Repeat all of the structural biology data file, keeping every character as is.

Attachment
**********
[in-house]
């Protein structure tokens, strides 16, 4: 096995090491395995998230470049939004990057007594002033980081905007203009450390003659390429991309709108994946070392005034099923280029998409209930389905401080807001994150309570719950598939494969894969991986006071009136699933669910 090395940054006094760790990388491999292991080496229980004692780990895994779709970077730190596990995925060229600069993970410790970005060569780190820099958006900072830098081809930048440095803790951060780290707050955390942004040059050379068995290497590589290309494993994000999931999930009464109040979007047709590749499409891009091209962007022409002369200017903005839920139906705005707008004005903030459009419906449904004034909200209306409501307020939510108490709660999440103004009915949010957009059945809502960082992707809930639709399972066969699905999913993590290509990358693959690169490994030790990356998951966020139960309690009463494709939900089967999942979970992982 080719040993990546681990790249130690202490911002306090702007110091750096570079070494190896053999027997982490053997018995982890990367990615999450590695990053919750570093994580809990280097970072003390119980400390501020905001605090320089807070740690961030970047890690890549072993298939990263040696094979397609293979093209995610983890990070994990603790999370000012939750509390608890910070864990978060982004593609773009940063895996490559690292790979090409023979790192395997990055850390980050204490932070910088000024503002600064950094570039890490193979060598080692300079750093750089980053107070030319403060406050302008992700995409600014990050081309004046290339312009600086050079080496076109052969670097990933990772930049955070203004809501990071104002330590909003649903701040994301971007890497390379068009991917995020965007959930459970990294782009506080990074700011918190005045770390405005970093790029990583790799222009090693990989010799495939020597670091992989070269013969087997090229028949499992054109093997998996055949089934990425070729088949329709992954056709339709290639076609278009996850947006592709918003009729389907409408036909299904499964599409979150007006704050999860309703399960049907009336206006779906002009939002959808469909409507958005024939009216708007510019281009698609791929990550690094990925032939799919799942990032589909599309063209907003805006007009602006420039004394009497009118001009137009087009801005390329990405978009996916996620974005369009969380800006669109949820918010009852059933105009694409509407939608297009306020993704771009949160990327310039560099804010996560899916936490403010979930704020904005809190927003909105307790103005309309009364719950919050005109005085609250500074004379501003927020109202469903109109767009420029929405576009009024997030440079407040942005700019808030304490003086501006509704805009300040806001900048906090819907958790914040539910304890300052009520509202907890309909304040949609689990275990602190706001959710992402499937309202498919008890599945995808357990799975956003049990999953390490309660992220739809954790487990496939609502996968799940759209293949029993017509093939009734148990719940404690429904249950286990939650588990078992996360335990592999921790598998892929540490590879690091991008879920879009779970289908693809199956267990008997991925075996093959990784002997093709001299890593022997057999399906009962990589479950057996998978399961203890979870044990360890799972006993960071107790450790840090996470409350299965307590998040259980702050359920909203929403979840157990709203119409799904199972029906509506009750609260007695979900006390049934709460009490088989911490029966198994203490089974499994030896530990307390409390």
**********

[in-house]
């Protein structure tokens, strides 16, 4: 096995090491395995998230470049939004990057007594002033980081905007203009450390003659390429991309709108994946070392005034099923280029998409209930389905401080807001994150309570719950598939494969894969991986006071009136699933669910 090395940054006094760790990388491999292991080496229980004692780990895994779709970077730190596990995925060229600069993970410790970005060569780190820099958006900072830098081809930048440095803790951060780290707050955390942004040059050379068995290497590589290309494993994000999931999930009464109040979007047709590749499409891009091209962007022409002369200017903005839920139906705005707008004005903030459009419906449904004034909200209306409501307020939510108490709660999440103004009915949010957009059945809502960082992707809930639709399972066969699905999913993590290509990358693959690169490994030790990356998951966020139960309690009463494709939900089967999942979970992982 080719040993990546681990790249130690202490911002306090702007110091750096570079070494190896053999027997982490053997018995982890990367990615999450590695990053919750570093994580809990280097970072003390119980400390501020905001605090320089807070740690961030970047890690890549072993298939990263040696094979397609293979093209995610983890990070994990603790999370000012939750509390608890910070864990978060982004593609773009940063895996490559690292790979090409023979790192395997990055850390980050204490932070910088000024503002600064950094570039890490193979060598080692300079750093750089980053107070030319403060406050302008992700995409600014990050081309004046290339312009600086050079080496076109052969670097990933990772930049955070203004809501990071104002330590909003649903701040994301971007890497390379068009991917995020965007959930459970990294782009506080990074700011918190005045770390405005970093790029990583790799222009090693990989010799495939020597670091992989070269013969087997090229028949499992054109093997998996055949089934990425070729088949329709992954056709339709290639076609278009996850947006592709918003009729389907409408036909299904499964599409979150007006704050999860309703399960049907009336206006779906002009939002959808469909409507958005024939009216708007510019281009698609791929990550690094990925032939799919799942990032589909599309063209907003805006007009602006420039004394009497009118001009137009087009801005390329990405978009996916996620974005369009969380800006669109949820918010009852059933105009694409509407939608297009306020993704771009949160990327310039560099804010996560899916936490403010979930704020904005809190927003909105307790103005309309009364719950919050005109005085609250500074004379501003927020109202469903109109767009420029929405576009009024997030440079407040942005700019808030304490003086501006509704805009300040806001900048906090819907958790914040539910304890300052009520509202907890309909304040949609689990275990602190706001959710992402499937309202498919008890599945995808357990799975956003049990999953390490309660992220739809954790487990496939609502996968799940759209293949029993017509093939009734148990719940404690429904249950286990939650588990078992996360335990592999921790598998892929540490590879690091991008879920879009779970289908693809199956267990008997991925075996093959990784002997093709001299890593022997057999399906009962990589479950057996998978399961203890979870044990360890799972006993960071107790450790840090996470409350299965307590998040259980702050359920909203929403979840157990709203119409799904199972029906509506009750609260007695979900006390049934709460009490088989911490029966198994203490089974499994030896530990307390409390």